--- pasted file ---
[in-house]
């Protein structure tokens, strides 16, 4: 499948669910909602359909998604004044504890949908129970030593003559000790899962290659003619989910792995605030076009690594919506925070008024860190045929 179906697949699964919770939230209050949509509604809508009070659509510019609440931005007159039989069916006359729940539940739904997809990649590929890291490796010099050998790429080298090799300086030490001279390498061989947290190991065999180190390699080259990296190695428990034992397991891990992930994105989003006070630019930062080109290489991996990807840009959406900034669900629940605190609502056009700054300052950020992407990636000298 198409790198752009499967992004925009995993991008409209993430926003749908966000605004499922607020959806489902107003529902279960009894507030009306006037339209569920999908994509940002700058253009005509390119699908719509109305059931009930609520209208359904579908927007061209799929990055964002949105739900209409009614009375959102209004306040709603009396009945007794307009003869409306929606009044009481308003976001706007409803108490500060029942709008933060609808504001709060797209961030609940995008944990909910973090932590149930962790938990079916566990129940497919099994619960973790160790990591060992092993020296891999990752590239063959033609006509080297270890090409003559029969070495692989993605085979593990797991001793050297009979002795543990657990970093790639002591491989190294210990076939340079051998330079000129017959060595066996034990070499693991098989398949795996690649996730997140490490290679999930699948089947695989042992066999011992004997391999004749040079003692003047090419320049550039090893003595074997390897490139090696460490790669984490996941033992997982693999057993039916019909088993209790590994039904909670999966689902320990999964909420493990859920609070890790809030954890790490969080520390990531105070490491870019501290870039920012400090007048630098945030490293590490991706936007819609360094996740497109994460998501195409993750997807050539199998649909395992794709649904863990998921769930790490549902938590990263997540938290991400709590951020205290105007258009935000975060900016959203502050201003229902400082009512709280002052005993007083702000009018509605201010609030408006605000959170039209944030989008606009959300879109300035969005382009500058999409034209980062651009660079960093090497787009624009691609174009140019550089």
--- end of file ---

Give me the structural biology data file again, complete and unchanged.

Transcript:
[in-house]
């Protein structure tokens, strides 16, 4: 499948669910909602359909998604004044504890949908129970030593003559000790899962290659003619989910792995605030076009690594919506925070008024860190045929 179906697949699964919770939230209050949509509604809508009070659509510019609440931005007159039989069916006359729940539940739904997809990649590929890291490796010099050998790429080298090799300086030490001279390498061989947290190991065999180190390699080259990296190695428990034992397991891990992930994105989003006070630019930062080109290489991996990807840009959406900034669900629940605190609502056009700054300052950020992407990636000298 198409790198752009499967992004925009995993991008409209993430926003749908966000605004499922607020959806489902107003529902279960009894507030009306006037339209569920999908994509940002700058253009005509390119699908719509109305059931009930609520209208359904579908927007061209799929990055964002949105739900209409009614009375959102209004306040709603009396009945007794307009003869409306929606009044009481308003976001706007409803108490500060029942709008933060609808504001709060797209961030609940995008944990909910973090932590149930962790938990079916566990129940497919099994619960973790160790990591060992092993020296891999990752590239063959033609006509080297270890090409003559029969070495692989993605085979593990797991001793050297009979002795543990657990970093790639002591491989190294210990076939340079051998330079000129017959060595066996034990070499693991098989398949795996690649996730997140490490290679999930699948089947695989042992066999011992004997391999004749040079003692003047090419320049550039090893003595074997390897490139090696460490790669984490996941033992997982693999057993039916019909088993209790590994039904909670999966689902320990999964909420493990859920609070890790809030954890790490969080520390990531105070490491870019501290870039920012400090007048630098945030490293590490991706936007819609360094996740497109994460998501195409993750997807050539199998649909395992794709649904863990998921769930790490549902938590990263997540938290991400709590951020205290105007258009935000975060900016959203502050201003229902400082009512709280002052005993007083702000009018509605201010609030408006605000959170039209944030989008606009959300879109300035969005382009500058999409034209980062651009660079960093090497787009624009691609174009140019550089």